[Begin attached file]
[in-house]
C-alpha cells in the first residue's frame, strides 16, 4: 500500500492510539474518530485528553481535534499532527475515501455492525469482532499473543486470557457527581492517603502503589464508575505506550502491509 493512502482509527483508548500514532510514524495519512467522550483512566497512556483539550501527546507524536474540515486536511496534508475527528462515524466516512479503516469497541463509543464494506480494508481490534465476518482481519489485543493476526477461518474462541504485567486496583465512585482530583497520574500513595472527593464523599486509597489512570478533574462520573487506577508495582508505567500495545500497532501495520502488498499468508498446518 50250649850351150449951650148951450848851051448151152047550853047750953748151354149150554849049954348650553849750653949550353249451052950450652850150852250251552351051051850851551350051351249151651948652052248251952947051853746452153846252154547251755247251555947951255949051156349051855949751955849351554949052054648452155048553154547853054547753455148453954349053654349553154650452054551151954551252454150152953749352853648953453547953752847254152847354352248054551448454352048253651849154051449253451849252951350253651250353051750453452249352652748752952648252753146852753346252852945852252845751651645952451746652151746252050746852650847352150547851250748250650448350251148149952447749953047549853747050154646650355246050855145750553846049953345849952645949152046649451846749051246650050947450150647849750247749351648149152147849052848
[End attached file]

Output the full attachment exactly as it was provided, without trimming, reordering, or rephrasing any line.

[in-house]
C-alpha cells in the first residue's frame, strides 16, 4: 500500500492510539474518530485528553481535534499532527475515501455492525469482532499473543486470557457527581492517603502503589464508575505506550502491509 493512502482509527483508548500514532510514524495519512467522550483512566497512556483539550501527546507524536474540515486536511496534508475527528462515524466516512479503516469497541463509543464494506480494508481490534465476518482481519489485543493476526477461518474462541504485567486496583465512585482530583497520574500513595472527593464523599486509597489512570478533574462520573487506577508495582508505567500495545500497532501495520502488498499468508498446518 50250649850351150449951650148951450848851051448151152047550853047750953748151354149150554849049954348650553849750653949550353249451052950450652850150852250251552351051051850851551350051351249151651948652052248251952947051853746452153846252154547251755247251555947951255949051156349051855949751955849351554949052054648452155048553154547853054547753455148453954349053654349553154650452054551151954551252454150152953749352853648953453547953752847254152847354352248054551448454352048253651849154051449253451849252951350253651250353051750453452249352652748752952648252753146852753346252852945852252845751651645952451746652151746252050746852650847352150547851250748250650448350251148149952447749953047549853747050154646650355246050855145750553846049953345849952645949152046649451846749051246650050947450150647849750247749351648149152147849052848